This month, the GPD cyber team was in Singapore for the Annual Meeting of the Global Forum on Cyber Expertise (GFCE), of which we’re a partner organisation.
A few takeaways from the meeting:
There were a lot more civil society groups than usual (including four of our partners), an encouraging sign both that the forum is opening up, and that a wider range of stakeholders is taking an interest in it.
Alongside the expected focus on cyber capacity building, there was a strong emphasis on multistakeholder approaches to cyber policy development, and in particular sharing examples of good practice in implementation.
Next month, we’ll be launching a podcast mini-series examining how these multistakeholder approaches are playing out on the ground. In the meantime, take a look at our recent paper on good practice in national cybersecurity strategy development.
We also dropped into the open hearings of the Global Commission on the Stability of Cyberspace (GCSC), which is discussing a range of norms around responsible behaviour in cyberspace. At the moment it’s still unclear whether there will be a link between the Commission’s work and outputs and the newly instated United Nations High Level Panel on Digital Cooperation (or, indeed, whether the panel will be addressing cyber issues at all).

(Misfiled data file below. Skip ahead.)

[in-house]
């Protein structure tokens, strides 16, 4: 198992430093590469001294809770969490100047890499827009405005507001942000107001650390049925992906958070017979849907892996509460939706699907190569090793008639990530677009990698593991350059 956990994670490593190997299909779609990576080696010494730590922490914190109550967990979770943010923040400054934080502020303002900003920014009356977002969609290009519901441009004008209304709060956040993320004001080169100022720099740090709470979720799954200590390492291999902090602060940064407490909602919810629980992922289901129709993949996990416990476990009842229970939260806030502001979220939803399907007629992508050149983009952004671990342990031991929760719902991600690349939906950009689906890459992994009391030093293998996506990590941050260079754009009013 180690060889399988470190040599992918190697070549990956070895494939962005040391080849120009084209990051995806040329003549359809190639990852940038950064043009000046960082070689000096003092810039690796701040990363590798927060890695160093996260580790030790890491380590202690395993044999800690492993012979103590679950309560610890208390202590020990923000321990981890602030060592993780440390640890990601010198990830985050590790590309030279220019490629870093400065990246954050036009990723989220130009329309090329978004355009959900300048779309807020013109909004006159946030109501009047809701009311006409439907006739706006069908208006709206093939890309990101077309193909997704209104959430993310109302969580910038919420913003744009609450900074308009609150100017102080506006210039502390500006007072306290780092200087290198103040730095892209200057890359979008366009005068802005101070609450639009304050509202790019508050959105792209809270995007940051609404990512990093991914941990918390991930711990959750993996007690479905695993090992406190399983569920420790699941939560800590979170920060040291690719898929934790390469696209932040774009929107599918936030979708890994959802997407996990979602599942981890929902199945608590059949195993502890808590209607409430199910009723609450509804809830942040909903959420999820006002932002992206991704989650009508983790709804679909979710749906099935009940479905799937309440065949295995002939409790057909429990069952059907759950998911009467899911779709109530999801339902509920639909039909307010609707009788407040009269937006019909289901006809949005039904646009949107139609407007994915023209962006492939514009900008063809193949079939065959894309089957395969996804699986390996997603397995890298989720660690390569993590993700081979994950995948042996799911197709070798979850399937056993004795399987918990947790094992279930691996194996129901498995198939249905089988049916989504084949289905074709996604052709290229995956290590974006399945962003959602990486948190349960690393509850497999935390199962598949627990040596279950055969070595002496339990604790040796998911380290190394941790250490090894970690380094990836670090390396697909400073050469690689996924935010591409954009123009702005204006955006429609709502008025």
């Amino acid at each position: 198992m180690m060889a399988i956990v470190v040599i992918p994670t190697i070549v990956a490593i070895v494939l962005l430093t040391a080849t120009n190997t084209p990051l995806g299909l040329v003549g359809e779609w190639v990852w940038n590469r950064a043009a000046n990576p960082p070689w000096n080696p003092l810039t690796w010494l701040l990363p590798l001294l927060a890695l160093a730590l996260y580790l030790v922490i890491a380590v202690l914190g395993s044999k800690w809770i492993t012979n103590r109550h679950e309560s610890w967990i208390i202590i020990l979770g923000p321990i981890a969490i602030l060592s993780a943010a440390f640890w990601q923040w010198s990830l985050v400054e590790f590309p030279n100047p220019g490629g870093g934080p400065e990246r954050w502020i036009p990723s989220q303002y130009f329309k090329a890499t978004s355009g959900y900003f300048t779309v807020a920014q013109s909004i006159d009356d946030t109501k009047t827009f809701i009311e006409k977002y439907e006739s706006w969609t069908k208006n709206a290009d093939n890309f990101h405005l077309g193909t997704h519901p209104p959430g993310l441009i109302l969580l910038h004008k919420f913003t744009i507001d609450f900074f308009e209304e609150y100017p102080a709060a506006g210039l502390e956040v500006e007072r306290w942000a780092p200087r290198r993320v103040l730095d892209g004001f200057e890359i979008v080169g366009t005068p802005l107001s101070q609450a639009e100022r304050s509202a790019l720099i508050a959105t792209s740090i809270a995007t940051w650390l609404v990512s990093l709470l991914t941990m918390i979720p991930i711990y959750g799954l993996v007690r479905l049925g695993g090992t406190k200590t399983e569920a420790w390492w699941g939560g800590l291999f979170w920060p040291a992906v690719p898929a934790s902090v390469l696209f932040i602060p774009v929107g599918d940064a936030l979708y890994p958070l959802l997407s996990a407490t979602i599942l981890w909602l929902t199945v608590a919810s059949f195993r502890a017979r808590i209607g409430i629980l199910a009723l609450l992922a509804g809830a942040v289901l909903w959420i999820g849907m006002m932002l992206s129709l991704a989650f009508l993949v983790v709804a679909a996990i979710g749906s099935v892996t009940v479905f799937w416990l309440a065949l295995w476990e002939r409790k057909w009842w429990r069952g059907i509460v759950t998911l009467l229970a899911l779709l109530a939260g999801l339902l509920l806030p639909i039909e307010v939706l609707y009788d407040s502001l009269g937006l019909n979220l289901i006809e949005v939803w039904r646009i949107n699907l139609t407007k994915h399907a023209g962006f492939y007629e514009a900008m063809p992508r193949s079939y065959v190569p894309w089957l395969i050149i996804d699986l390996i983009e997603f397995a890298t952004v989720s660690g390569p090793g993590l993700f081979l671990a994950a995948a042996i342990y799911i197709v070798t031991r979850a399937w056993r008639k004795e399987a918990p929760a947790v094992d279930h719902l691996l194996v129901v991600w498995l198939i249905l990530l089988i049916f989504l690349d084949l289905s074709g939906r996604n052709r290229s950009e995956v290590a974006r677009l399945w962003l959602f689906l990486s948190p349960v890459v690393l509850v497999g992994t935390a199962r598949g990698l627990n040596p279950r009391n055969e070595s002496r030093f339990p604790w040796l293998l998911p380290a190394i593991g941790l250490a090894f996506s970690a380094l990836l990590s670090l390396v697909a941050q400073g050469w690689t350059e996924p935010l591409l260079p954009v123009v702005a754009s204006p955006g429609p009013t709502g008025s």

It’s likely that this session of the UN General Assembly will see a range of cybersecurity initiatives presented, including efforts to secure a global cybersecurity treaty. One to watch.
Two important new cyber resources to be aware of: first, the ITU’s detailed guide to national cybersecurity strategy (NCSS) development, a useful read for anyone engaging in such processes (or interested generally in NCSSs); second, ENISA’s NCSS evaluation tool.
The GFCE meeting in Singapore comes on the back of two major new cyber developments in Asia; the opening of the ASEAN-Singapore Cyber Security Centre of Excellence and the ASEAN-Japan Cyber Security Capacity Building Centre. These initiatives show that, while the conversation on global norms appears to be stalled, progress is still being made on the ground.